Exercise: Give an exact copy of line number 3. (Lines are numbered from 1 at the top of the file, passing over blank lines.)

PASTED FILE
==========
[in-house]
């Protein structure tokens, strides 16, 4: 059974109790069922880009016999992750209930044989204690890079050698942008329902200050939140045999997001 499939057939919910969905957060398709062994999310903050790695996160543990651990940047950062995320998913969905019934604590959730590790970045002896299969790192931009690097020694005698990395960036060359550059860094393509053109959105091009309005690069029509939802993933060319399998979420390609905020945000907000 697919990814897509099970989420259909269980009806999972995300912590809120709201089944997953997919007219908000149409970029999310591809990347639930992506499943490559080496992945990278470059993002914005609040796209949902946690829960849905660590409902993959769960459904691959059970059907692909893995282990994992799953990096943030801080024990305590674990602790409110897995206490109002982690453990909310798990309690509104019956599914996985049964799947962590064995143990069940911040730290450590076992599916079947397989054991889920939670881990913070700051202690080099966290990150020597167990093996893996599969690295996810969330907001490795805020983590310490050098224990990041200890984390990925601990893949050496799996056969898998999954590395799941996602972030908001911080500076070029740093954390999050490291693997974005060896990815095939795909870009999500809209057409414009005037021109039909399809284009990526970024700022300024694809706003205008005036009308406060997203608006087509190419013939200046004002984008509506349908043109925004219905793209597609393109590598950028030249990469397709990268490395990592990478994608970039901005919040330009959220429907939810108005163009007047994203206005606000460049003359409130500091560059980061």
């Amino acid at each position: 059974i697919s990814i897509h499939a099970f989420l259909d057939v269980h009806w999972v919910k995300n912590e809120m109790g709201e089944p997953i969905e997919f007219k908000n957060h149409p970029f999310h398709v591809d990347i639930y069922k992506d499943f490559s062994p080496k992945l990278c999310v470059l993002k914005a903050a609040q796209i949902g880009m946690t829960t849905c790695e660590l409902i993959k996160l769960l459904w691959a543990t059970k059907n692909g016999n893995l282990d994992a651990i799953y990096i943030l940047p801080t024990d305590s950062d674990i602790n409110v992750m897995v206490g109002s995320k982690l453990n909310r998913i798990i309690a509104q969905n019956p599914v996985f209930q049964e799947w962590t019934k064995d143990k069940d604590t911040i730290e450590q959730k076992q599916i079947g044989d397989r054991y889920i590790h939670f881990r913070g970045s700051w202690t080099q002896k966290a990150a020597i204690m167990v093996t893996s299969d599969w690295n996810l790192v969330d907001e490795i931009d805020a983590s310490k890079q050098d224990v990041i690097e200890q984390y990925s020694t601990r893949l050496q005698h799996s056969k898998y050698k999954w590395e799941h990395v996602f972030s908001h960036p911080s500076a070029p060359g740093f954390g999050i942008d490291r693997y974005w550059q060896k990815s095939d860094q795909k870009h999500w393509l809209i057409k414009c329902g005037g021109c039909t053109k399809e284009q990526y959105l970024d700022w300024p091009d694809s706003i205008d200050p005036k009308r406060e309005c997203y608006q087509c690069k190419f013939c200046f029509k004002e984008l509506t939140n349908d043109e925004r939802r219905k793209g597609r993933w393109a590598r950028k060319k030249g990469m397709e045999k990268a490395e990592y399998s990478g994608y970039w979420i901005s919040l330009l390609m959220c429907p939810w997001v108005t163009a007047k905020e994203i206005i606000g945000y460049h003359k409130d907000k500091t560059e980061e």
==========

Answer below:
């Amino acid at each position: 059974i697919s990814i897509h499939a099970f989420l259909d057939v269980h009806w999972v919910k995300n912590e809120m109790g709201e089944p997953i969905e997919f007219k908000n957060h149409p970029f999310h398709v591809d990347i639930y069922k992506d499943f490559s062994p080496k992945l990278c999310v470059l993002k914005a903050a609040q796209i949902g880009m946690t829960t849905c790695e660590l409902i993959k996160l769960l459904w691959a543990t059970k059907n692909g016999n893995l282990d994992a651990i799953y990096i943030l940047p801080t024990d305590s950062d674990i602790n409110v992750m897995v206490g109002s995320k982690l453990n909310r998913i798990i309690a509104q969905n019956p599914v996985f209930q049964e799947w962590t019934k064995d143990k069940d604590t911040i730290e450590q959730k076992q599916i079947g044989d397989r054991y889920i590790h939670f881990r913070g970045s700051w202690t080099q002896k966290a990150a020597i204690m167990v093996t893996s299969d599969w690295n996810l790192v969330d907001e490795i931009d805020a983590s310490k890079q050098d224990v990041i690097e200890q984390y990925s020694t601990r893949l050496q005698h799996s056969k898998y050698k999954w590395e799941h990395v996602f972030s908001h960036p911080s500076a070029p060359g740093f954390g999050i942008d490291r693997y974005w550059q060896k990815s095939d860094q795909k870009h999500w393509l809209i057409k414009c329902g005037g021109c039909t053109k399809e284009q990526y959105l970024d700022w300024p091009d694809s706003i205008d200050p005036k009308r406060e309005c997203y608006q087509c690069k190419f013939c200046f029509k004002e984008l509506t939140n349908d043109e925004r939802r219905k793209g597609r993933w393109a590598r950028k060319k030249g990469m397709e045999k990268a490395e990592y399998s990478g994608y970039w979420i901005s919040l330009l390609m959220c429907p939810w997001v108005t163009a007047k905020e994203i206005i606000g945000y460049h003359k409130d907000k500091t560059e980061e």